Can Mass-Protest Movements Survive the Coronavirus?

What do you do if you can’t gather physically to protest? Digital alternatives have really taken off, but it’s not always the safer alternative…:
[…] Though the internet does offer some alternatives for protest movements, online activism isn’t easily employed everywhere—especially in places where street protests aren’t just a method of signaling dissent, but the dominant form. Such has been the case in Algeria, where twice-weekly demonstrations against the country’s military-backed regime were called off last month for the first time in a year to comply with lockdown measures. The Algerian government has since imposed a year-long ban on street protests and imprisoned many of the movement’s participants, prompting human-rights activists to accuse the government of exploiting the pandemic to quell dissent.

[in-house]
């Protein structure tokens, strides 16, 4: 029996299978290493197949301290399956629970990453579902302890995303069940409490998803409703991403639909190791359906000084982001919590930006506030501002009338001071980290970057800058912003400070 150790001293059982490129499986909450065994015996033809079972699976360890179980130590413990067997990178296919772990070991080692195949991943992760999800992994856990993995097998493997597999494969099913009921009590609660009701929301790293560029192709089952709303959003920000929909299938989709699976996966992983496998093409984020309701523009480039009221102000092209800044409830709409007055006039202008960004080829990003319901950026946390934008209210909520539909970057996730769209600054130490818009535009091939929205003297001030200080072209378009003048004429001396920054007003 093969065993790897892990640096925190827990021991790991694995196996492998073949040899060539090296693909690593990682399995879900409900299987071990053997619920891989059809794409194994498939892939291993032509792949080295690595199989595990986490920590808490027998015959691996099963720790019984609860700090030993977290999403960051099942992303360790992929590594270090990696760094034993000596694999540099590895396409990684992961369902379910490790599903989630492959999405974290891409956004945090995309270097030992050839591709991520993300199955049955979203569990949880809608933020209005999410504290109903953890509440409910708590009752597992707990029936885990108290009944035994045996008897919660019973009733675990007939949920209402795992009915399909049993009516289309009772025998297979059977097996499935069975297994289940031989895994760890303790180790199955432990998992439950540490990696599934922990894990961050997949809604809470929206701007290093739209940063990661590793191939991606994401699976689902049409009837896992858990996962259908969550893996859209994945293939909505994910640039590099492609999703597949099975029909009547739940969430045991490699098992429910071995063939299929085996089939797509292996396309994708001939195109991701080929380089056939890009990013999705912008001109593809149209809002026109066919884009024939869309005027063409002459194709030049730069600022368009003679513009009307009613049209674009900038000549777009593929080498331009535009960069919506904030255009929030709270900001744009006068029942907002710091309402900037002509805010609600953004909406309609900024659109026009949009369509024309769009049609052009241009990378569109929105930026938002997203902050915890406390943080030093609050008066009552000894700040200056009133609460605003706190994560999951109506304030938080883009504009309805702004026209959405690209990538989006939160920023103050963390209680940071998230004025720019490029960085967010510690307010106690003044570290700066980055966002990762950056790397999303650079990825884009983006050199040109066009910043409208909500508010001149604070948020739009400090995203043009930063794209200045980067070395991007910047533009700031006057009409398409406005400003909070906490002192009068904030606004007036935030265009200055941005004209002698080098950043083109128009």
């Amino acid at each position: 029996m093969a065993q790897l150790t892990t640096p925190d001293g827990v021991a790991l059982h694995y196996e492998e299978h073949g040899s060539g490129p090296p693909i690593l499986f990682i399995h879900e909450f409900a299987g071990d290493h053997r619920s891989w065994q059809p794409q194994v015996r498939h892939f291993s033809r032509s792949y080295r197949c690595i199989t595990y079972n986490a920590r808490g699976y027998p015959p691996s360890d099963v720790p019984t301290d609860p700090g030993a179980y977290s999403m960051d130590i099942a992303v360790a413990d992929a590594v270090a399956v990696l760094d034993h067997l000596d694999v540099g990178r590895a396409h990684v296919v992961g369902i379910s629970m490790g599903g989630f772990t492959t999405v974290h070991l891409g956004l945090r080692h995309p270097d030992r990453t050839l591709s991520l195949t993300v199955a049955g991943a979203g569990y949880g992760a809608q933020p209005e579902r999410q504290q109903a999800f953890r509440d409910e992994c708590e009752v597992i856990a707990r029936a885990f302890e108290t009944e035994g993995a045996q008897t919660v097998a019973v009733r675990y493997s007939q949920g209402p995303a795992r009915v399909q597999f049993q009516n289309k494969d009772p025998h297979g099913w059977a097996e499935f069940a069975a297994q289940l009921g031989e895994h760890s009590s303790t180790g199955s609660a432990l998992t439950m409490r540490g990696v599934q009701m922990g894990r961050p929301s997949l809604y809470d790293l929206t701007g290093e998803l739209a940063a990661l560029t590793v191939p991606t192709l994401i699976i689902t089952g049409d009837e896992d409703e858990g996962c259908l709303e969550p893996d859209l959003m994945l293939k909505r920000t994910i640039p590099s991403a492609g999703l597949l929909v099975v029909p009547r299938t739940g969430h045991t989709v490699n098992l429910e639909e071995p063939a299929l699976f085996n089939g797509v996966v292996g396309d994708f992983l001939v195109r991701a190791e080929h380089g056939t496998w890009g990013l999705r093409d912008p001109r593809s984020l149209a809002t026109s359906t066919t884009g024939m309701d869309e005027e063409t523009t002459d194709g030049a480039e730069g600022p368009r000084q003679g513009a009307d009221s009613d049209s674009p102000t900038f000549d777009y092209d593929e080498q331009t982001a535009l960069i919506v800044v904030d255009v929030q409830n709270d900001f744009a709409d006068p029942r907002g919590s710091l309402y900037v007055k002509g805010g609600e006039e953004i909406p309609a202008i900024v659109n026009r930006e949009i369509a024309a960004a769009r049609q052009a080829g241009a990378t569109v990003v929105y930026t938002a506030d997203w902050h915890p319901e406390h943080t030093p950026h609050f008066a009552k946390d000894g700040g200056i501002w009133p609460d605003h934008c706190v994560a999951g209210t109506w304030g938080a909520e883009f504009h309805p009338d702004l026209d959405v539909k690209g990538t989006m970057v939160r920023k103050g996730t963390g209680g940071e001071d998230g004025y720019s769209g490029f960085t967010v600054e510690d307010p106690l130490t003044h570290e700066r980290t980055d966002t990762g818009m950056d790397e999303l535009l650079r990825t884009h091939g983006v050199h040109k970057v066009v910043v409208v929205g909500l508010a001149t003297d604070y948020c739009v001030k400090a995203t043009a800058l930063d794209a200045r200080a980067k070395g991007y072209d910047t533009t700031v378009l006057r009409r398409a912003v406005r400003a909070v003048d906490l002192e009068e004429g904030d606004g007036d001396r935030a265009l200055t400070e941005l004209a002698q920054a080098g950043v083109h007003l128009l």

“That’s a movement in particular where the regular public protest had really been the kind of tentpole,” Jonathan Pinckney, a program officer at the U.S. Institute of Peace, whose research focuses on nonviolent action, democratization, and political violence, told me. “Everything had revolved around those Tuesday and Friday protests, so that’s a situation where I think it will likely be challenging for the movement to adapt.” The democratic threat facing protests in Algeria exists elsewhere. In Hungary, for example, Prime Minister Viktor Orbán has passed legislation that enables him to govern by decree indefinitely, giving him the power to prevent public demonstrations. In the Philippines, President Rodrigo Duterte authorized a shoot-to-kill order for those who defy the country’s coronavirus lockdown, including would-be protesters. In places such as these, the digital sphere offers a safe alternative to physical protests. But in some parts of the world, the online sphere can prove to be just as vulnerable. This is particularly true in authoritarian states, where online surveillance and internet shutdowns are commonplace. “There is a huge level of protest that happens in Iran that’s just online that few of us see through a variety of different platforms,” Brannen said, noting that “the Iranian government is looking heavily to the Chinese and the Russians to help support and stamp out that digital piece.”

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Original article here